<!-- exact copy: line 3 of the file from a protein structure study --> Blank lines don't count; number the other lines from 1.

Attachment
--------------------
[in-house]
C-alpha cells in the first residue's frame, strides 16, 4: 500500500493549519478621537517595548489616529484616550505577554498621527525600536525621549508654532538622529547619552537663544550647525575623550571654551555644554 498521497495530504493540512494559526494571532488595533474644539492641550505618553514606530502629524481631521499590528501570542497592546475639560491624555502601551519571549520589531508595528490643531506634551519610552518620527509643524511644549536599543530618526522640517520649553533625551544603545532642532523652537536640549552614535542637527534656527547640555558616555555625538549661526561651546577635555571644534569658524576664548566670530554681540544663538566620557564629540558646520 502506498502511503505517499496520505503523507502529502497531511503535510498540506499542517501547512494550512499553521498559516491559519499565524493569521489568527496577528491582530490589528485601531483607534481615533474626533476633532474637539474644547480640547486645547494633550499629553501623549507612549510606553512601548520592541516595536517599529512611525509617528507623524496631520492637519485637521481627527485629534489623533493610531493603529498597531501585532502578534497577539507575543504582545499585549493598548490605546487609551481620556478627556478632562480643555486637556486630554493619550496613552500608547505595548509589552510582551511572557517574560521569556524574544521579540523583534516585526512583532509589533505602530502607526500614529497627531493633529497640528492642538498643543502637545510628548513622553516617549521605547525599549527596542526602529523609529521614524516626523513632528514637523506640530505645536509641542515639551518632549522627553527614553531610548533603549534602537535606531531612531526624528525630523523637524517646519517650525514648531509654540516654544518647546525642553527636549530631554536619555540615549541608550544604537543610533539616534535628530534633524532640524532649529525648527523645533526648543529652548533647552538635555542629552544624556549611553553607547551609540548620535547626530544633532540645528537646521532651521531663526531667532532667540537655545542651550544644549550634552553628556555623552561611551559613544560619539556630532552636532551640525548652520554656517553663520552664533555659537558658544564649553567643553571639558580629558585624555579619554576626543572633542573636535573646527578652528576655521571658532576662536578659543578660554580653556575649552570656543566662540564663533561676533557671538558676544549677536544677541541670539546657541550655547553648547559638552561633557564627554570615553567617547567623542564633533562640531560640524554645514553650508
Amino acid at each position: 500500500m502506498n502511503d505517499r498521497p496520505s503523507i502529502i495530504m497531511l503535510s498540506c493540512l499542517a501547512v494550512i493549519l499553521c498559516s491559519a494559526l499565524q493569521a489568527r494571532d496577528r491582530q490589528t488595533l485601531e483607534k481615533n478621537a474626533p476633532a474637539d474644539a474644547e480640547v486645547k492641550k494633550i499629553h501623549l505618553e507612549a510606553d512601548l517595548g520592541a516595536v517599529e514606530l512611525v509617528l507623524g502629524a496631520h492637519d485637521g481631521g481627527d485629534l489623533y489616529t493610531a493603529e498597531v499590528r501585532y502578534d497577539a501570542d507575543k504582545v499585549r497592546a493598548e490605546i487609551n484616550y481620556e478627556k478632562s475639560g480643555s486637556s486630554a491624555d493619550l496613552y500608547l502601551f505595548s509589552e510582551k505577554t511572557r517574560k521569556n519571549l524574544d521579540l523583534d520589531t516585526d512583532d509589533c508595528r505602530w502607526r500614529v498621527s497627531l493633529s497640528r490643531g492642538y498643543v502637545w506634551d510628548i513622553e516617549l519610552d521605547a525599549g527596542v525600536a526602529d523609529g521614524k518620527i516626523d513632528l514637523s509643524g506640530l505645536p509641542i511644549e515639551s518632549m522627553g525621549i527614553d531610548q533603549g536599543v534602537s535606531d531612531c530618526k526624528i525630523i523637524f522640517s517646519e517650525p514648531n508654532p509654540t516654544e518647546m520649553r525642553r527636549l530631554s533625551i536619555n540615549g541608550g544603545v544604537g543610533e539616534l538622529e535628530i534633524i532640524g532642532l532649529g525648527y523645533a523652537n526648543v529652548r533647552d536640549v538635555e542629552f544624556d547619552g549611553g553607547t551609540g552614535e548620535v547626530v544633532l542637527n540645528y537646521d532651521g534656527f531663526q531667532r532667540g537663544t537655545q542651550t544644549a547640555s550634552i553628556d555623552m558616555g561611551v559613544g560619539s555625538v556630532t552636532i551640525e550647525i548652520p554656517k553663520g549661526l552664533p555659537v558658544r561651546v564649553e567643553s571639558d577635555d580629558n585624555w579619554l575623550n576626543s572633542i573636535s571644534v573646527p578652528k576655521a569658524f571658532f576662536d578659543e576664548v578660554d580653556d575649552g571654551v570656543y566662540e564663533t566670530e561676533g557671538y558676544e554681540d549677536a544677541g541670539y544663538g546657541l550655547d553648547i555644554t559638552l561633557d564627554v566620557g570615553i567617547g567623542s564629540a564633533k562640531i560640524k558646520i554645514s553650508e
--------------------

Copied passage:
Amino acid at each position: 500500500m502506498n502511503d505517499r498521497p496520505s503523507i502529502i495530504m497531511l503535510s498540506c493540512l499542517a501547512v494550512i493549519l499553521c498559516s491559519a494559526l499565524q493569521a489568527r494571532d496577528r491582530q490589528t488595533l485601531e483607534k481615533n478621537a474626533p476633532a474637539d474644539a474644547e480640547v486645547k492641550k494633550i499629553h501623549l505618553e507612549a510606553d512601548l517595548g520592541a516595536v517599529e514606530l512611525v509617528l507623524g502629524a496631520h492637519d485637521g481631521g481627527d485629534l489623533y489616529t493610531a493603529e498597531v499590528r501585532y502578534d497577539a501570542d507575543k504582545v499585549r497592546a493598548e490605546i487609551n484616550y481620556e478627556k478632562s475639560g480643555s486637556s486630554a491624555d493619550l496613552y500608547l502601551f505595548s509589552e510582551k505577554t511572557r517574560k521569556n519571549l524574544d521579540l523583534d520589531t516585526d512583532d509589533c508595528r505602530w502607526r500614529v498621527s497627531l493633529s497640528r490643531g492642538y498643543v502637545w506634551d510628548i513622553e516617549l519610552d521605547a525599549g527596542v525600536a526602529d523609529g521614524k518620527i516626523d513632528l514637523s509643524g506640530l505645536p509641542i511644549e515639551s518632549m522627553g525621549i527614553d531610548q533603549g536599543v534602537s535606531d531612531c530618526k526624528i525630523i523637524f522640517s517646519e517650525p514648531n508654532p509654540t516654544e518647546m520649553r525642553r527636549l530631554s533625551i536619555n540615549g541608550g544603545v544604537g543610533e539616534l538622529e535628530i534633524i532640524g532642532l532649529g525648527y523645533a523652537n526648543v529652548r533647552d536640549v538635555e542629552f544624556d547619552g549611553g553607547t551609540g552614535e548620535v547626530v544633532l542637527n540645528y537646521d532651521g534656527f531663526q531667532r532667540g537663544t537655545q542651550t544644549a547640555s550634552i553628556d555623552m558616555g561611551v559613544g560619539s555625538v556630532t552636532i551640525e550647525i548652520p554656517k553663520g549661526l552664533p555659537v558658544r561651546v564649553e567643553s571639558d577635555d580629558n585624555w579619554l575623550n576626543s572633542i573636535s571644534v573646527p578652528k576655521a569658524f571658532f576662536d578659543e576664548v578660554d580653556d575649552g571654551v570656543y566662540e564663533t566670530e561676533g557671538y558676544e554681540d549677536a544677541g541670539y544663538g546657541l550655547d553648547i555644554t559638552l561633557d564627554v566620557g570615553i567617547g567623542s564629540a564633533k562640531i560640524k558646520i554645514s553650508e